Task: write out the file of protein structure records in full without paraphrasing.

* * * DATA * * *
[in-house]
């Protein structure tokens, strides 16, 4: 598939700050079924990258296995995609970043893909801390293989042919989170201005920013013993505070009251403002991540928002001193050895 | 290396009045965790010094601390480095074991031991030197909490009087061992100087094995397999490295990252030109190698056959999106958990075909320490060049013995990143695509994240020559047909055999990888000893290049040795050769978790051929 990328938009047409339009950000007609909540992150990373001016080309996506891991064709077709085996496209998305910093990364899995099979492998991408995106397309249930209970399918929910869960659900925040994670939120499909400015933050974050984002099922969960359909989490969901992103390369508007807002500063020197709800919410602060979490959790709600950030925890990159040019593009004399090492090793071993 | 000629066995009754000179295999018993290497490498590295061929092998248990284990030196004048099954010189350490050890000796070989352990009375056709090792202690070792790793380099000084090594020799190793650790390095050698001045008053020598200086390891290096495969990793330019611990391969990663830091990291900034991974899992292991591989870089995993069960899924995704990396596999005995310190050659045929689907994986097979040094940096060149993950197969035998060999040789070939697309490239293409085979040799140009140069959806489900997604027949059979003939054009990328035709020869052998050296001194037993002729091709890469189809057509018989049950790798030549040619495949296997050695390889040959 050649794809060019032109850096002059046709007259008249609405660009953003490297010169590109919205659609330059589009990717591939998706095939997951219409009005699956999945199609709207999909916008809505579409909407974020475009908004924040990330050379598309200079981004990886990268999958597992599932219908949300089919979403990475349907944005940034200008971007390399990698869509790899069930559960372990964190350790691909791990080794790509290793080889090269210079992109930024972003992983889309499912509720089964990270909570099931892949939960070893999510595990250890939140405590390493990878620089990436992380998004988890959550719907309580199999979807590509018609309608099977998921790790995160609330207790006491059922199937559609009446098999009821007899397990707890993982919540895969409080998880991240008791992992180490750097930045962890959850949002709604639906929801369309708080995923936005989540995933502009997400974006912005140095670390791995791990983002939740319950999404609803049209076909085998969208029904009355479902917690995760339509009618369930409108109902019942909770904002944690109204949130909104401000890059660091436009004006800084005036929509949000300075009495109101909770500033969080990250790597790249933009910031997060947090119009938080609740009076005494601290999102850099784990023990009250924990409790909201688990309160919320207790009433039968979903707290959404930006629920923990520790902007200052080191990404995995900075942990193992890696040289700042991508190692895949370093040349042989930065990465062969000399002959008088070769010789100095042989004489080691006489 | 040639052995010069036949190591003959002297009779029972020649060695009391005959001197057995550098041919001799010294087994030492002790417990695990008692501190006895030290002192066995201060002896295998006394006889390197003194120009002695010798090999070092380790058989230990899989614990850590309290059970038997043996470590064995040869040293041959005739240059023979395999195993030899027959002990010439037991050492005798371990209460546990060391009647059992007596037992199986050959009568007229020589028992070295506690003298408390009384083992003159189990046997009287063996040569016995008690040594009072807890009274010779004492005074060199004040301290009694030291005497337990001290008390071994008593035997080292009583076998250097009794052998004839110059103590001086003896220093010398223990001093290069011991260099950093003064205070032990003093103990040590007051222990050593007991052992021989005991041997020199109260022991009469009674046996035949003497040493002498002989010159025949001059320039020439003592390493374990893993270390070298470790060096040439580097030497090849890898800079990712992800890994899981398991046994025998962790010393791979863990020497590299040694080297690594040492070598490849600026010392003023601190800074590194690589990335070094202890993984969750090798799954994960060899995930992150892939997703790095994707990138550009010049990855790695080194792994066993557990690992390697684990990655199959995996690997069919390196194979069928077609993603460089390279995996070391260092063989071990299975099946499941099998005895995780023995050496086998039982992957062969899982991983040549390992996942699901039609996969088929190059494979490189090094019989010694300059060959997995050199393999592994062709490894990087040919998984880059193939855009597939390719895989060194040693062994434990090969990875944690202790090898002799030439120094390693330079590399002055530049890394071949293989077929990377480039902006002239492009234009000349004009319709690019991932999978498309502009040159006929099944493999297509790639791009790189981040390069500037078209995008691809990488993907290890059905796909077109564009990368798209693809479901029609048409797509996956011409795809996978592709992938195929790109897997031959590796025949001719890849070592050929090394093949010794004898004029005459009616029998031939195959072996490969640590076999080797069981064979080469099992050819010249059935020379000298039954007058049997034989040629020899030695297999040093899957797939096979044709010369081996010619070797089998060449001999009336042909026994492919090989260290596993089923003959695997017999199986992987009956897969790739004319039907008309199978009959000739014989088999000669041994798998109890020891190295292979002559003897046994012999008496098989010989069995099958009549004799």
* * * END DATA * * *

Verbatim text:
[in-house]
């Protein structure tokens, strides 16, 4: 598939700050079924990258296995995609970043893909801390293989042919989170201005920013013993505070009251403002991540928002001193050895 | 290396009045965790010094601390480095074991031991030197909490009087061992100087094995397999490295990252030109190698056959999106958990075909320490060049013995990143695509994240020559047909055999990888000893290049040795050769978790051929 990328938009047409339009950000007609909540992150990373001016080309996506891991064709077709085996496209998305910093990364899995099979492998991408995106397309249930209970399918929910869960659900925040994670939120499909400015933050974050984002099922969960359909989490969901992103390369508007807002500063020197709800919410602060979490959790709600950030925890990159040019593009004399090492090793071993 | 000629066995009754000179295999018993290497490498590295061929092998248990284990030196004048099954010189350490050890000796070989352990009375056709090792202690070792790793380099000084090594020799190793650790390095050698001045008053020598200086390891290096495969990793330019611990391969990663830091990291900034991974899992292991591989870089995993069960899924995704990396596999005995310190050659045929689907994986097979040094940096060149993950197969035998060999040789070939697309490239293409085979040799140009140069959806489900997604027949059979003939054009990328035709020869052998050296001194037993002729091709890469189809057509018989049950790798030549040619495949296997050695390889040959 050649794809060019032109850096002059046709007259008249609405660009953003490297010169590109919205659609330059589009990717591939998706095939997951219409009005699956999945199609709207999909916008809505579409909407974020475009908004924040990330050379598309200079981004990886990268999958597992599932219908949300089919979403990475349907944005940034200008971007390399990698869509790899069930559960372990964190350790691909791990080794790509290793080889090269210079992109930024972003992983889309499912509720089964990270909570099931892949939960070893999510595990250890939140405590390493990878620089990436992380998004988890959550719907309580199999979807590509018609309608099977998921790790995160609330207790006491059922199937559609009446098999009821007899397990707890993982919540895969409080998880991240008791992992180490750097930045962890959850949002709604639906929801369309708080995923936005989540995933502009997400974006912005140095670390791995791990983002939740319950999404609803049209076909085998969208029904009355479902917690995760339509009618369930409108109902019942909770904002944690109204949130909104401000890059660091436009004006800084005036929509949000300075009495109101909770500033969080990250790597790249933009910031997060947090119009938080609740009076005494601290999102850099784990023990009250924990409790909201688990309160919320207790009433039968979903707290959404930006629920923990520790902007200052080191990404995995900075942990193992890696040289700042991508190692895949370093040349042989930065990465062969000399002959008088070769010789100095042989004489080691006489 | 040639052995010069036949190591003959002297009779029972020649060695009391005959001197057995550098041919001799010294087994030492002790417990695990008692501190006895030290002192066995201060002896295998006394006889390197003194120009002695010798090999070092380790058989230990899989614990850590309290059970038997043996470590064995040869040293041959005739240059023979395999195993030899027959002990010439037991050492005798371990209460546990060391009647059992007596037992199986050959009568007229020589028992070295506690003298408390009384083992003159189990046997009287063996040569016995008690040594009072807890009274010779004492005074060199004040301290009694030291005497337990001290008390071994008593035997080292009583076998250097009794052998004839110059103590001086003896220093010398223990001093290069011991260099950093003064205070032990003093103990040590007051222990050593007991052992021989005991041997020199109260022991009469009674046996035949003497040493002498002989010159025949001059320039020439003592390493374990893993270390070298470790060096040439580097030497090849890898800079990712992800890994899981398991046994025998962790010393791979863990020497590299040694080297690594040492070598490849600026010392003023601190800074590194690589990335070094202890993984969750090798799954994960060899995930992150892939997703790095994707990138550009010049990855790695080194792994066993557990690992390697684990990655199959995996690997069919390196194979069928077609993603460089390279995996070391260092063989071990299975099946499941099998005895995780023995050496086998039982992957062969899982991983040549390992996942699901039609996969088929190059494979490189090094019989010694300059060959997995050199393999592994062709490894990087040919998984880059193939855009597939390719895989060194040693062994434990090969990875944690202790090898002799030439120094390693330079590399002055530049890394071949293989077929990377480039902006002239492009234009000349004009319709690019991932999978498309502009040159006929099944493999297509790639791009790189981040390069500037078209995008691809990488993907290890059905796909077109564009990368798209693809479901029609048409797509996956011409795809996978592709992938195929790109897997031959590796025949001719890849070592050929090394093949010794004898004029005459009616029998031939195959072996490969640590076999080797069981064979080469099992050819010249059935020379000298039954007058049997034989040629020899030695297999040093899957797939096979044709010369081996010619070797089998060449001999009336042909026994492919090989260290596993089923003959695997017999199986992987009956897969790739004319039907008309199978009959000739014989088999000669041994798998109890020891190295292979002559003897046994012999008496098989010989069995099958009549004799």